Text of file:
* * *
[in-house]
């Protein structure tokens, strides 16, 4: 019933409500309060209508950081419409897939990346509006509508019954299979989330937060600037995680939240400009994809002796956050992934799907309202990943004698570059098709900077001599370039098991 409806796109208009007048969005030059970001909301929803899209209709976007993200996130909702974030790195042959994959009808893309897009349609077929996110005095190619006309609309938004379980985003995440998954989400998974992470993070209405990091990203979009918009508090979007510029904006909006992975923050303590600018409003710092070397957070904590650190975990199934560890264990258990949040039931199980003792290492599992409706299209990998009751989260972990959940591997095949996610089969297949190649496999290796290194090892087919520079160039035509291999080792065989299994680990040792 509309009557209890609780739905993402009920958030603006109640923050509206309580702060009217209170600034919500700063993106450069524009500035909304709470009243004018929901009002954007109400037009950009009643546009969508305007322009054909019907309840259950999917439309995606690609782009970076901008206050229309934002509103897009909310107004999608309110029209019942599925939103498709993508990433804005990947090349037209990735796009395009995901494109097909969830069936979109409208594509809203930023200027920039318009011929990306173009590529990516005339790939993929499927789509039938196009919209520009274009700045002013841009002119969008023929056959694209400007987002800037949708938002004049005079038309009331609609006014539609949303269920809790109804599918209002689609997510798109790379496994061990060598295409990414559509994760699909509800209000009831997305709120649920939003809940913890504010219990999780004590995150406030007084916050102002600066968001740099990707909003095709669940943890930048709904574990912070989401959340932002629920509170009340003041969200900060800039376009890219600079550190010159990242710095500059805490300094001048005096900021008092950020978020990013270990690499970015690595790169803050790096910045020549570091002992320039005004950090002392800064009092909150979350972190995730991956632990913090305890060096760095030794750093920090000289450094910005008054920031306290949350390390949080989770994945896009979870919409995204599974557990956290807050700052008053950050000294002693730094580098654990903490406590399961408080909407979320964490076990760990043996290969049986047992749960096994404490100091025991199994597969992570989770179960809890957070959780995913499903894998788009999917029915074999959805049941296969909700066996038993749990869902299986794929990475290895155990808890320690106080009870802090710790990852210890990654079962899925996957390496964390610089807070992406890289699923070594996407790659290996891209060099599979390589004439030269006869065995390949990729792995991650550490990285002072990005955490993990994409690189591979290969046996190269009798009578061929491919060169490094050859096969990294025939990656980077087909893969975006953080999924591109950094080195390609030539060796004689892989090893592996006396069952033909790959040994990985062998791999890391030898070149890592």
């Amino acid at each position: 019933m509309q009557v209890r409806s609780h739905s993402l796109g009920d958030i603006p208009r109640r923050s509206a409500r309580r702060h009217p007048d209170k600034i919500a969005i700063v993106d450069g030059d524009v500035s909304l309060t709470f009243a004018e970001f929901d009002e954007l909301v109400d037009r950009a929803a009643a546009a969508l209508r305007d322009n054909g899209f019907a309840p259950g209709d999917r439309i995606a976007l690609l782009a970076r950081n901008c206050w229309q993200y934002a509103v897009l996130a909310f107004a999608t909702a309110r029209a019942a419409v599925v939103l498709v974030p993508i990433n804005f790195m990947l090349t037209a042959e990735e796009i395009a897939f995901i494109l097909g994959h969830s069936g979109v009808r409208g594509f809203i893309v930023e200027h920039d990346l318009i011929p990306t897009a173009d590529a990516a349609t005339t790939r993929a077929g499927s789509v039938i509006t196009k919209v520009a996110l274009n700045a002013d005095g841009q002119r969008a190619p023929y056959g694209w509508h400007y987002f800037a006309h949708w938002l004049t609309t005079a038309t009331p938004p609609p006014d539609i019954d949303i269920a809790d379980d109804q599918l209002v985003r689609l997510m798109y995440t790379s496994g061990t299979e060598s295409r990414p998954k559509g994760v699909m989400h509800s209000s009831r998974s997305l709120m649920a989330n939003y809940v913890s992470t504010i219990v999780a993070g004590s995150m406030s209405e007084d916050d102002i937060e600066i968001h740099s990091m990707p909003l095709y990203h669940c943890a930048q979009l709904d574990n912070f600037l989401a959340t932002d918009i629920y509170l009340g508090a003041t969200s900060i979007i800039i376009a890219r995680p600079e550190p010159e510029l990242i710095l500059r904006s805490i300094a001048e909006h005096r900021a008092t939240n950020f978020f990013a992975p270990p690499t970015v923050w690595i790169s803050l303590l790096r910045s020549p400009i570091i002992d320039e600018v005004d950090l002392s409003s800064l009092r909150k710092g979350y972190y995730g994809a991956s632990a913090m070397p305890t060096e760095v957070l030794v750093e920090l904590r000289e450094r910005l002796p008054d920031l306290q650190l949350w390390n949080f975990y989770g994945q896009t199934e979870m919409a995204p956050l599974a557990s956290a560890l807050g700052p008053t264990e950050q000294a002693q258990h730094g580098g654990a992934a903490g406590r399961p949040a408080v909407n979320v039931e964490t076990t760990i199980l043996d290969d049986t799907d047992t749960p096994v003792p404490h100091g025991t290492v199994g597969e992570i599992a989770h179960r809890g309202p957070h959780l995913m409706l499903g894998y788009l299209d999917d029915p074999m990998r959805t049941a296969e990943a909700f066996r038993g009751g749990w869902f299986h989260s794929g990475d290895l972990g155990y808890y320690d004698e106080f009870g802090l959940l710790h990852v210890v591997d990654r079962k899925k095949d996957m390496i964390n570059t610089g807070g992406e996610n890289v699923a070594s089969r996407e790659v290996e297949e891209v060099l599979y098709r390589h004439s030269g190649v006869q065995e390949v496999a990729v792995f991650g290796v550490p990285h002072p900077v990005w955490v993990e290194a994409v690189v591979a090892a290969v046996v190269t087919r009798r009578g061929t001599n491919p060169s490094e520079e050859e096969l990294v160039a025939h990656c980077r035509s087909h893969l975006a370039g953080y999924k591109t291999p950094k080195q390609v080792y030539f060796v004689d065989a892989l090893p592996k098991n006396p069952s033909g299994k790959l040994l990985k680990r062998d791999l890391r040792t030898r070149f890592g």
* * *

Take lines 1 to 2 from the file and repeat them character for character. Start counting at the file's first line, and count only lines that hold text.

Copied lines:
[in-house]
């Protein structure tokens, strides 16, 4: 019933409500309060209508950081419409897939990346509006509508019954299979989330937060600037995680939240400009994809002796956050992934799907309202990943004698570059098709900077001599370039098991 409806796109208009007048969005030059970001909301929803899209209709976007993200996130909702974030790195042959994959009808893309897009349609077929996110005095190619006309609309938004379980985003995440998954989400998974992470993070209405990091990203979009918009508090979007510029904006909006992975923050303590600018409003710092070397957070904590650190975990199934560890264990258990949040039931199980003792290492599992409706299209990998009751989260972990959940591997095949996610089969297949190649496999290796290194090892087919520079160039035509291999080792065989299994680990040792 509309009557209890609780739905993402009920958030603006109640923050509206309580702060009217209170600034919500700063993106450069524009500035909304709470009243004018929901009002954007109400037009950009009643546009969508305007322009054909019907309840259950999917439309995606690609782009970076901008206050229309934002509103897009909310107004999608309110029209019942599925939103498709993508990433804005990947090349037209990735796009395009995901494109097909969830069936979109409208594509809203930023200027920039318009011929990306173009590529990516005339790939993929499927789509039938196009919209520009274009700045002013841009002119969008023929056959694209400007987002800037949708938002004049005079038309009331609609006014539609949303269920809790109804599918209002689609997510798109790379496994061990060598295409990414559509994760699909509800209000009831997305709120649920939003809940913890504010219990999780004590995150406030007084916050102002600066968001740099990707909003095709669940943890930048709904574990912070989401959340932002629920509170009340003041969200900060800039376009890219600079550190010159990242710095500059805490300094001048005096900021008092950020978020990013270990690499970015690595790169803050790096910045020549570091002992320039005004950090002392800064009092909150979350972190995730991956632990913090305890060096760095030794750093920090000289450094910005008054920031306290949350390390949080989770994945896009979870919409995204599974557990956290807050700052008053950050000294002693730094580098654990903490406590399961408080909407979320964490076990760990043996290969049986047992749960096994404490100091025991199994597969992570989770179960809890957070959780995913499903894998788009999917029915074999959805049941296969909700066996038993749990869902299986794929990475290895155990808890320690106080009870802090710790990852210890990654079962899925996957390496964390610089807070992406890289699923070594996407790659290996891209060099599979390589004439030269006869065995390949990729792995991650550490990285002072990005955490993990994409690189591979290969046996190269009798009578061929491919060169490094050859096969990294025939990656980077087909893969975006953080999924591109950094080195390609030539060796004689892989090893592996006396069952033909790959040994990985062998791999890391030898070149890592």